Sluggish Growth In Eurozone And Gold

May 5, 2016

Eurozone growth will be slower than expected in 2016. What does it mean for the gold market?

On Tuesday, the European Commission cut the forecast for GDP growth in the Eurozone this year, despite surprisingly strong growth in the first quarter. The economy of the 19 countries sharing the euro is expected to rise just 1.6 percent in 2016, down from 1.7 percent in 2015 and 0.1 point less than the February forecast.

Moreover, Eurozone retail sales fell sharply in March, according to estimates from Eurostat, the statistical office of the EU, published yesterday. The seasonally adjusted volume of retail trade fell 0.5 percent compared with February 2016. Sales dropped for the first time since October 2015. The decline may indicate that a boost from lower energy prices has already waned. Disappointing retail sales are likely to raise the risk that Eurozone growth this year will be even slower than forecasted by the European Commission.

Additionally, the inflation forecast for 2016 in the Eurozone was revised downward to 0.2 percent from 0.5 percent expected in February. The lack of rise in prices combined with weak economic growth despite the ECB’s easy monetary policy indicates that the ECB’s actions are ineffective. This fact may increase some safe-haven demand for the yellow metal, however, sluggish economic growth and stubbornly low inflation increase the odds of a new expansionary stimulus provided by the European Central Bank. It goes without saying that it is bad news for the gold market. The ECB’s more aggressive actions would translate into a weaker euro and a stronger greenback, which is a negative scenario for the shiny metal. The recent jump in the price of gold above $1,300 was to a large extent a reflection of weakness in the U.S. dollar, partially caused by the recent BoJ and ECB's inaction.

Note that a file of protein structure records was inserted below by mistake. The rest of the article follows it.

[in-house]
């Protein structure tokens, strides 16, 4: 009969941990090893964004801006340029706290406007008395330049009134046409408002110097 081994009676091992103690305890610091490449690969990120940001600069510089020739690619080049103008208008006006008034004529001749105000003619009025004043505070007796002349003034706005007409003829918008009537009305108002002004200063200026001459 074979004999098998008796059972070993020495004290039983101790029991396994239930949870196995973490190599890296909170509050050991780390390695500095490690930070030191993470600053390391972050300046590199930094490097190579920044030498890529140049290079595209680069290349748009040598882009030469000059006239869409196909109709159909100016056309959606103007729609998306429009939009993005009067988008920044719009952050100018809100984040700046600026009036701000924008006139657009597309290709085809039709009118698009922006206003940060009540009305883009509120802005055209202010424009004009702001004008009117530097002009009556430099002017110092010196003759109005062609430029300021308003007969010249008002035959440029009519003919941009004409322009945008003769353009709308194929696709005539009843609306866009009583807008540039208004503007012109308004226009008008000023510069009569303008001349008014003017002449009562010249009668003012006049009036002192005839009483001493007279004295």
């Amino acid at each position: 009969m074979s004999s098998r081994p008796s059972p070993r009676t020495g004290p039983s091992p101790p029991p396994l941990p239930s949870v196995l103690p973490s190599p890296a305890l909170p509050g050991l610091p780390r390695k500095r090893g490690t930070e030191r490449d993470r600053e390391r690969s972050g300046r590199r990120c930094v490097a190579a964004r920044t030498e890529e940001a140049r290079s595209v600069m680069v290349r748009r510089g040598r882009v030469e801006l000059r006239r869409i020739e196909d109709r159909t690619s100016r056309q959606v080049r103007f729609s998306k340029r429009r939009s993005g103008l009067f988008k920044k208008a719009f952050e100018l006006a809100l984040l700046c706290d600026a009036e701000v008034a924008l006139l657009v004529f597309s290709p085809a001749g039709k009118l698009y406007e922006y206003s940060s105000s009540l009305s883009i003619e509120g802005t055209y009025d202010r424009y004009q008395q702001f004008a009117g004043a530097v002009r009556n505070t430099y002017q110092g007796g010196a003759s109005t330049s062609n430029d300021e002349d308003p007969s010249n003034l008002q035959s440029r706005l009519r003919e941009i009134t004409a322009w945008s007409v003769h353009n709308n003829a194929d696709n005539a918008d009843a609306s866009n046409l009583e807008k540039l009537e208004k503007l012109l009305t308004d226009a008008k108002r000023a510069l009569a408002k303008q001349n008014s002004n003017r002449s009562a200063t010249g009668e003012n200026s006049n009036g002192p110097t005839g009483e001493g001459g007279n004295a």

To sum up, the Eurozone economic recovery remains modest. Weak economic data from the Europe is likely to push the common currency down. As the euro is often positively correlated with gold (as the major alternatives for the U.S. dollar), it is bad news for bullion. Gold investors should remember that the euro exchange rate against the greenback could be additionally under pressure this year due to the fears about Brexit, renewed worries over Greece’s future, and the upcoming Spanish general election.

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Disclaimer: Please note that the aim of the above analysis is to discuss the likely long-term impact of the featured phenomenon on the price of gold and this analysis does not indicate (nor does it aim to do so) whether gold is likely to move higher or lower in the short- or medium term. In order to determine the latter, many additional factors need to be considered (i.e. sentiment, chart patterns, cycles, indicators, ratios, self-similar patterns and more) and we are taking them into account (and discussing the short- and medium-term outlook) in our trading alerts.

Arkadiusz Sieroń is the author of Sunshine Profits’ monthly gold Market Overview report, in which he keeps subscribers up-to-date regarding key fundamental developments affecting the gold market and helps them prepare for the major changes. Arkadiusz is a certified Investment Adviser, a long-time precious metals market enthusiast and a Ph.D. candidate. He is also a Laureate of the 6th International Vernon Smith Prize.  You can reach Arkadiusz at Sunshine Profits’ contact page.

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